Two Business Owners Have Opposite Views On Affordable Care Act
The Affordable Care Act isn't just creating divides down political lines.
Citizens, health care providers, and business owners are falling on both sides of the issue-for all sorts of reasons.
Recently WUSF spoke to two small business owners who have different views on how the federal health care law will affect them.
Alan Saylor is the owner of Saylor's Suncoast Water in Pinellas Park. He's a member of the National Federation of Independent Business, a small business association that lobbied against the Affordable Care Act.
He only has four employees- three of which he insures.
Since he has less than 50 employees, he won't be required to provide health insurance under the Affordable Care Act. Even still, he thinks the law will be devastating for small businesses.
"Now some of the people I've talked to, some of the larger employers, they're looking at what the penalty is going to cost versus what the insurance is going to cost," Saylor said.
"I've had several people tell me that it looks like it's going to cost less to pay the penalty than quit messing with the insurance," he said.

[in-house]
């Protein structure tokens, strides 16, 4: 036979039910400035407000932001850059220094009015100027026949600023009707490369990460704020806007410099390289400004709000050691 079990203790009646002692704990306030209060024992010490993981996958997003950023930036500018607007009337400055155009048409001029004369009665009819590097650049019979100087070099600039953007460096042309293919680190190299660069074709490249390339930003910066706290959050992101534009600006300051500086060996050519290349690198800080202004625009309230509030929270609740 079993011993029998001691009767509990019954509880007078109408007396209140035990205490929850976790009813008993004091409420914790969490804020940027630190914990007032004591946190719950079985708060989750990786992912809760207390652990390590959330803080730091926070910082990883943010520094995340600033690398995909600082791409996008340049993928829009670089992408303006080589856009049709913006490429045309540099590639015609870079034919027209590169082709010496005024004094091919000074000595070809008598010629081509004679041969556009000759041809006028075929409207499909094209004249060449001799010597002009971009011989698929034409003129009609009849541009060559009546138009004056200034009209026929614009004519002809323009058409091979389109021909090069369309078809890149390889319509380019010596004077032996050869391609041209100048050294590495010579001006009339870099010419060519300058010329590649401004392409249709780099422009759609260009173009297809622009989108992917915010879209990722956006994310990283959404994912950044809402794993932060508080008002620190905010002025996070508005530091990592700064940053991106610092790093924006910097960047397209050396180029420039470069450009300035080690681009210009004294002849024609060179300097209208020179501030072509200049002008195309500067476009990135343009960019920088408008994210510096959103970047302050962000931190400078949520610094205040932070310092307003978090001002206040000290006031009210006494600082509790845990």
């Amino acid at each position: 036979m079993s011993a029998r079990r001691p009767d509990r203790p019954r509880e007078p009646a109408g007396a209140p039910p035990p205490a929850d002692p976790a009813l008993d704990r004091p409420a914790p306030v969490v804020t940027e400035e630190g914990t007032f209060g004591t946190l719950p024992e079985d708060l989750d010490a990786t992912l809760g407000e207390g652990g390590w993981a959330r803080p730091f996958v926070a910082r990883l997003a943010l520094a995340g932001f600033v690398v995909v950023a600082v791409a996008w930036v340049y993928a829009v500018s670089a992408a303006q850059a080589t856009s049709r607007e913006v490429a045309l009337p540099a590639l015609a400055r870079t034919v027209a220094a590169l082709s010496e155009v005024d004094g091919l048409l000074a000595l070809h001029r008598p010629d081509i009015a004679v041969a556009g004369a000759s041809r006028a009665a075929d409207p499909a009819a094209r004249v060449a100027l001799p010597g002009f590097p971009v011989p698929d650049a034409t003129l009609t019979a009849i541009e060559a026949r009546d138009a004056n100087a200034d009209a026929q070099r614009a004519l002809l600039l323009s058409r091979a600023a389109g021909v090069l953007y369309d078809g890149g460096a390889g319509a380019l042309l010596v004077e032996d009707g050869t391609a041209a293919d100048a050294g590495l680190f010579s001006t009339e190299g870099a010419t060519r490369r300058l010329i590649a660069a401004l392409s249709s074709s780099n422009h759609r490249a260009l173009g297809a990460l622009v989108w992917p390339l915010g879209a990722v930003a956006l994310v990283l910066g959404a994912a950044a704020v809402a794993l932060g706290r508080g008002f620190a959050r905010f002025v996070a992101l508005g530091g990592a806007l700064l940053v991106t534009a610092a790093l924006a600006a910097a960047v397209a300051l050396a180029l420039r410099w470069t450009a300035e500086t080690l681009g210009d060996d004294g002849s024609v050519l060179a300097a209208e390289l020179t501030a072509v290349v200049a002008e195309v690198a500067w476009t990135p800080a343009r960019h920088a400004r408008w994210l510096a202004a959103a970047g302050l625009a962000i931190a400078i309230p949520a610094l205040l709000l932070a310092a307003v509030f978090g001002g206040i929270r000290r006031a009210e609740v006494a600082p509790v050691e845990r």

Saylor says finding good health insurance at a reasonable cost has always been a problem.
"I think we are still going to have the issue with state mandated coverage. Right now on my health insurance I've got maternity coverage," he said.
"None of my three employees are going to have any more children. I'm still paying for cleft palate coverage that I don't need."
Dr. Mona Mangat has a private practice in allergy and immunology.
She also belongs to Doctors For America, a group that lobbied in favor of the Affordable Care Act.
"As a small business owner, the health of my employees is so critical to the success of my business, and I have a vested interest in them having access to good health."
Mangat says in her experience, the patients she sees who do not have health insurance, can't afford it.
"That's where the law really helps people," she said. "People in my experience want to be healthy, they don't want to be a freeloader. They don't want to be a burden.
"They don't want someone else paying for their care. If you don't purchase that health insurance and you don't enter that market, then eventually you become a burden on the rest of us because someone pays for that care," she said.
But Saylor sees the law as infringing on his personal rights.
"They're taking away my freedom when they're saying you have to get this, you have to get that! And if you don't get this, we're going to tax you or fine you.
"Where is our country going when we're doing this to all our employers?”
For more of this health care conversation, check out this week's Florida Matters at http://www.wusf.usf.edu/news/program/florida_matters